Mossad probe finds Buenos Aires bombings had no local help from Iran

Tel Aviv: Two terrorist attacks on Israeli and Jewish targets in Buenos Aires, Argentina, in the 1990s that killed scores of people were carried out by a secret Hezbollah unit whose operatives, contrary to widespread claims, were not abetted knowingly by Argentinian citizens nor aided by Iran on the ground, according to an investigation by the Mossad, Israel’s secret service.

The internal Mossad study, the written findings of which were shared with The New York Times, provide a detailed account of how the attacks were planned — including how material for the explosives was smuggled into Argentina in shampoo bottles and chocolate boxes.

Firefighters and rescue workers search through the rubble of the Buenos Aires Jewish Community centre after a car bomb destroyed the building, killing 85 people in 1994.Credit:AP/File

While Mossad stresses that Israeli intelligence still believes that Iran, a supporter of Hezbollah, approved and funded the attacks and supplied training and equipment, the findings counter long-standing assertions by Israel, Argentina and the United States that Iran had an operational role on the ground. They also countered suspicions in Argentina that local officials and citizens there had been complicit.

In the first attack, which killed 29 people in 1992, the Israeli embassy was blown up. The second, in 1994, targeted the headquarters of a Jewish community centre, killing 86 people, including the bomber.

The bombings were carried out by Hezbollah in revenge for Israeli operations against the Shiite militia in Lebanon, according to the Mossad investigation.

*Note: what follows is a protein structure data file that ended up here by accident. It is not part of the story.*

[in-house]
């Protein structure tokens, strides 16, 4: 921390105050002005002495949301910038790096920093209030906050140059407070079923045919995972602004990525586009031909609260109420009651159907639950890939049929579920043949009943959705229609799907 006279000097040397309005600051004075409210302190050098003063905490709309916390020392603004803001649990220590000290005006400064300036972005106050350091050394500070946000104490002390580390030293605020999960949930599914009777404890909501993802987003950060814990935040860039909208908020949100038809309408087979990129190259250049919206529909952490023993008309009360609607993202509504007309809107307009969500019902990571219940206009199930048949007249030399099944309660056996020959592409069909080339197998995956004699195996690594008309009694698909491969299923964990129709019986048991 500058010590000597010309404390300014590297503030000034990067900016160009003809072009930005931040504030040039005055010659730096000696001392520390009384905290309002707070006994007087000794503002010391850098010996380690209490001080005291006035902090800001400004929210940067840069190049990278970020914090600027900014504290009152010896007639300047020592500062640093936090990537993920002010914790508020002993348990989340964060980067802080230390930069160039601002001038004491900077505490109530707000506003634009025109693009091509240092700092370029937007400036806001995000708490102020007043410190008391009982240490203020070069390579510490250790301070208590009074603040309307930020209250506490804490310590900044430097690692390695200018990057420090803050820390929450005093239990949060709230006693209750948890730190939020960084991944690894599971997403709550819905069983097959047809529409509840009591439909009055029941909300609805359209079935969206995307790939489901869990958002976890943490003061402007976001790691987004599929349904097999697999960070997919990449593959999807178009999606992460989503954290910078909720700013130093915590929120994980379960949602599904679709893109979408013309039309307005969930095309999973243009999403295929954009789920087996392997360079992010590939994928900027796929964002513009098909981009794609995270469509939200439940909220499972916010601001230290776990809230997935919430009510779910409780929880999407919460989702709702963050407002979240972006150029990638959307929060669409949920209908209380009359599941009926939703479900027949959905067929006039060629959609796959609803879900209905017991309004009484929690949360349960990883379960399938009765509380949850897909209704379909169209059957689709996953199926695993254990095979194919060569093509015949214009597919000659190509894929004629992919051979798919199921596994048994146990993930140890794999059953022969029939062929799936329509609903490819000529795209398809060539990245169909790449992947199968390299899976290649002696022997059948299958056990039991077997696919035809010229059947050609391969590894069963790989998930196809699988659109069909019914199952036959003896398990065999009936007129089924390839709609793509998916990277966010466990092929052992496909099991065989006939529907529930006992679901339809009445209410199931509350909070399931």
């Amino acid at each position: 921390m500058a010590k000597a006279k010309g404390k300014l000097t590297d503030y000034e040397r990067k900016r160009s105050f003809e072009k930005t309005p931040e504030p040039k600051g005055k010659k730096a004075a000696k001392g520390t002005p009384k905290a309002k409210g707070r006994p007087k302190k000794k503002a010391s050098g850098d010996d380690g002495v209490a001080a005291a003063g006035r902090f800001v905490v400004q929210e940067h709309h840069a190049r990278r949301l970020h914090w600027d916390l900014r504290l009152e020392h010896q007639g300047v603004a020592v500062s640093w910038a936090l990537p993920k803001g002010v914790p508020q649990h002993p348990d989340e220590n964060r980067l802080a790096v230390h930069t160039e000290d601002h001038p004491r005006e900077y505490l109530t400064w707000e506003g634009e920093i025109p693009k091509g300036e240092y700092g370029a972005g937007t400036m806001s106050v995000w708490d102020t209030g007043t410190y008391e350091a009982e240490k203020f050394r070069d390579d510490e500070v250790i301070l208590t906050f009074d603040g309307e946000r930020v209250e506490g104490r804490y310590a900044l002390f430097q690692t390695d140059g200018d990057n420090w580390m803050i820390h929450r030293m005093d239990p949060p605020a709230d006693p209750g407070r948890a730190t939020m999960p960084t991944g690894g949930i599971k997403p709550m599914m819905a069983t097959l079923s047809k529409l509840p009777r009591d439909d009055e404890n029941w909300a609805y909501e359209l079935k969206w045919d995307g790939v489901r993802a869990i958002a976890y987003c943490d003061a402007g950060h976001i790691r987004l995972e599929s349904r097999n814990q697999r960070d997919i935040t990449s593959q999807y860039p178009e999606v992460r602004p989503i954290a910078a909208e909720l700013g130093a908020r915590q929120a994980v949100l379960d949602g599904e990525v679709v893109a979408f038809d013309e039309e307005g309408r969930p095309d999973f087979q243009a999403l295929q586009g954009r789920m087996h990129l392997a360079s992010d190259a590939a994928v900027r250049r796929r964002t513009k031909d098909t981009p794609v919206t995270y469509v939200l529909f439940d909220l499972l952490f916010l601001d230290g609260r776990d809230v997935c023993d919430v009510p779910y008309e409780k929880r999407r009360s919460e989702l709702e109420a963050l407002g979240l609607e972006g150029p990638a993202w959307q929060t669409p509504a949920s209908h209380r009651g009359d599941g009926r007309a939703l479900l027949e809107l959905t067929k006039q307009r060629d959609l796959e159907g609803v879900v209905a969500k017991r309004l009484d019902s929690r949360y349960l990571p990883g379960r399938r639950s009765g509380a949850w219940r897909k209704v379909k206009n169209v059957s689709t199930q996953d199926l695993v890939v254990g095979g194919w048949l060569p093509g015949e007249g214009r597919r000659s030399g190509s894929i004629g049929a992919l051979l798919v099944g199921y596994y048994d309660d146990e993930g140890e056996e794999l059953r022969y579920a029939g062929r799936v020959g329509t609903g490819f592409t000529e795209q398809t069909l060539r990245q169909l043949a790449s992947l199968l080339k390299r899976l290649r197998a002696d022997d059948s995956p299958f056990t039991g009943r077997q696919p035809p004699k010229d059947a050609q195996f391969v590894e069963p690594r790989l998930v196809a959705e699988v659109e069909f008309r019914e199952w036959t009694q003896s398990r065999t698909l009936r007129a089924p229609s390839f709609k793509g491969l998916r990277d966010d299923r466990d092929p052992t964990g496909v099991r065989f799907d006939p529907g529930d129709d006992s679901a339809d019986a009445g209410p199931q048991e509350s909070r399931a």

The attackers were not brought to justice or killed in multiple assaults by Israel on Hezbollah over the years and are living in Lebanon, the investigation reported.

Interpol “red notices” have been issued against two people accused of being attackers, both identified in the Mossad investigation as Lebanese Hezbollah operatives. A third person is wanted by the United States. Hezbollah’s operations commander, Imad Mughniyeh, who was mentioned by the Mossad investigation as the chief of the unit that carried out the attacks, was killed in a joint Israeli and US operation in 2008.

The Mossad conclusions are based on information from agents, from the questioning of suspects, and from surveillance and wiretapping. The findings from the internal reports were confirmed in interviews this month with five current and former senior Mossad officials.

The investigation also revealed failures by Mossad, which had no advance warning of the attacks. The second was similar to the first and was carried out by the same group, but the investigation showed that Israeli intelligence had not detected any activity preceding it.

The Mossad inquiry and the current and former officials said that Hezbollah, outgunned by the Israeli army in Lebanon in a conventional sense, began building covert units around the world to expand its reach and attack Israelis or Jewish targets.

Starting in 1988, Hezbollah sent operatives to several South American countries to acquire “experience to enable them to open legitimate businesses and have strong commercial cover for moving around between different countries,” according to the Mossad findings.

The investigation identifies operatives by name and details forged passports and other documents used. The operatives gathered intelligence about border security, about setting up cover companies and about possible targets, including the Israeli Embassy in Buenos Aires.

This article originally appeared in The New York Times.

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